Lead With Empathy And The Customers Will Follow


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My last image of my dog Bruce. In his last moments he got to be with the three things he loved most: food, ball and me.

One thing they fail to tell you when you adopt a dog is that they eventually get old.  Over the past year my chocolate labrador retriever, Bruce really began to show his age and I had been dreading the inevitable for quite some time.  Last Wednesday, I called Rancho San Carlos Pet Clinic to schedule an appointment to have Bruce put to sleep.

Without turning this post into a eulogy, I was completely floored (in a good way) by the way my vet cared for me during this difficult time.  While most customer service professionals are seldom called upon to empathize with the death of a loved one, we can learn so much from those who are frequently in these situations.  Here are a few of my takeaways.

1. Lead Strongly With Empathy- When I called the vet to schedule the euthanasia, the very first words out of the receptionist’s mouth were “I’m so sorry.”  On Friday, as I sat in the examination room, the very first words out of Jeff the vet’s mouth were “This sucks.”  Both of these responses were almost instantaneous and certainly delivered before they had completely gotten a read on my emotional state.  And yet these comments very powerfully gave me a deep sense of connection that Bruce and I were not going to have to go through this sad time alone.

Notice that there are certain situations where you can actually rehearse and prepare an empathy statement.  In the case of someone experiencing the death of a loved one, you can without hesitation respond with empathy.  Think about appropriate responses ahead of time.

2. Reassure With Empathy- When I arrived at the vet with Bruce, I was a mess.  Did the receptionists tell me to pipe down?  Absolutely not.  Instead they handed me a box of tissues and joined me in giving Bruce some love.  Again, I wasn’t going through this experience alone.  They were right there with me.

I ended up staying in the room with Bruce until the end and Jeff was amazing at talking me through every step.  He intently listened to some of my stories about Bruce’s life and interjected some of his own.  He assured me that Bruce wasn’t feeling any pain and that I had made the right decision.  He allowed me to stayed through the entire process and made it clear that he didn’t mind my present emotional state.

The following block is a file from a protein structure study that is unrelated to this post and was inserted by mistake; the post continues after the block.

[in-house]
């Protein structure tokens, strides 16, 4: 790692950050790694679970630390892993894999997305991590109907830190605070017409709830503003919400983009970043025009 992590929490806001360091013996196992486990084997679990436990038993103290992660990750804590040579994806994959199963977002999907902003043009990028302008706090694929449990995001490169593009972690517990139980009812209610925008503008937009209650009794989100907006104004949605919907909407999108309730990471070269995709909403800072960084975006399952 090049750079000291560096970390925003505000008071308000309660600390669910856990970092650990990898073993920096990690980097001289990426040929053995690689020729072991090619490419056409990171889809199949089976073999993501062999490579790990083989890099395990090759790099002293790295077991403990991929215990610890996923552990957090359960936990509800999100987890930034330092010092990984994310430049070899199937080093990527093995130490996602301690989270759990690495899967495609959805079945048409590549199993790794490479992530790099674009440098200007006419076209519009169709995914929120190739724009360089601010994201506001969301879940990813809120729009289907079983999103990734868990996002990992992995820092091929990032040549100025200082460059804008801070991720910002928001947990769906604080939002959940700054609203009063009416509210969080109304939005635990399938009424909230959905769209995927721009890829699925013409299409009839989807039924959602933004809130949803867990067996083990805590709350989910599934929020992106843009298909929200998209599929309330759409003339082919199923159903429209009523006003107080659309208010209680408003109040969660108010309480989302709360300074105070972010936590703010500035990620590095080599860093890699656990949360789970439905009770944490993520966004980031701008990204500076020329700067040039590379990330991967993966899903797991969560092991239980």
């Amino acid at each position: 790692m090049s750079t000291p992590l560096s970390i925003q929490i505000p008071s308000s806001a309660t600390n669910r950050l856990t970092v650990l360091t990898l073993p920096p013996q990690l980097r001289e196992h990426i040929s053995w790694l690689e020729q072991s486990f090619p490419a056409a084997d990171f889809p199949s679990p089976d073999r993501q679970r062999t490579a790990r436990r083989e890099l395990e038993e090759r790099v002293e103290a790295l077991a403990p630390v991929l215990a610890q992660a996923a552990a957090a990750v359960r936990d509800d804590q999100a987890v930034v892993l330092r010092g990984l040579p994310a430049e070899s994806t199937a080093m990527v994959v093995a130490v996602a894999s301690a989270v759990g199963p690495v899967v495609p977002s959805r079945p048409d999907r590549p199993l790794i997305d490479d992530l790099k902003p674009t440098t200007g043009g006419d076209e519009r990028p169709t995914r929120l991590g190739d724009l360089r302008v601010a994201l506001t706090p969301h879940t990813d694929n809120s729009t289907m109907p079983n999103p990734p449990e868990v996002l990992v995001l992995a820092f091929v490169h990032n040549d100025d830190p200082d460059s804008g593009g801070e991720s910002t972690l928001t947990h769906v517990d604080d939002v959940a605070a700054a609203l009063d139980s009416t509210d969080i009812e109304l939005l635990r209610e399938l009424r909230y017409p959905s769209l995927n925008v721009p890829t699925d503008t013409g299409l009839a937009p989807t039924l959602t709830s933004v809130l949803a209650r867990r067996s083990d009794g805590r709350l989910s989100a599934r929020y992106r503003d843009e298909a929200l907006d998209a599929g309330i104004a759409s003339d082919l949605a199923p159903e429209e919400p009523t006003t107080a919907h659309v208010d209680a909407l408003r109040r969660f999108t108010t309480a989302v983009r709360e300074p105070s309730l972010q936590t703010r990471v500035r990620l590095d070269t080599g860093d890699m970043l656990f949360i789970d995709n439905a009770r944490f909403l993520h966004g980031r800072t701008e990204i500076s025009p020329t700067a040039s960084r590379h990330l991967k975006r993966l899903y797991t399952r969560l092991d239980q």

3. Follow Up With Empathy- Rancho San Carlos Pet Clinic has always been great at the follow up–hence the reason they are my vet of choice.  On this occasion however, they sent us a signed sympathy card along with a booklet of poems and such to help us as we grieve.  What a wonderful gesture.

My dog Bruce really was quite a dog.  He had an insatiable appetite for food, tennis balls, underwear, socks and a myriad of other items he could swallow.  The moment he saw a tennis ball, his pupils dilated and there was only one thing in the entire universe that he wanted.  While he was a troublemaker, he was the perfect family dog.  He was big, goofy, always friendly and great with kids.

While I will miss having this big, furry animal following me all around the house and wagging his tail furiously when I return home from work, I can rest assured that I did what was best for him.  I’m truly grateful to the folks at Rancho San Carlos Pet Clinic for taking care of Bruce AND me.  I am a customer for life.  That’s exactly the power of customer service experience laden with empathy!

Republished with author's permission from original post.

Jeremy Watkin
Jeremy Watkin is the Director of Customer Support and CX at NumberBarn. He has more than 20 years of experience as a contact center professional leading highly engaged customer service teams. Jeremy is frequently recognized as a thought leader for his writing and speaking on a variety of topics including quality management, outsourcing, customer experience, contact center technology, and more. When not working he's spending quality time with his wife Alicia and their three boys, running with his dog, or dreaming of native trout rising for a size 16 elk hair caddis.


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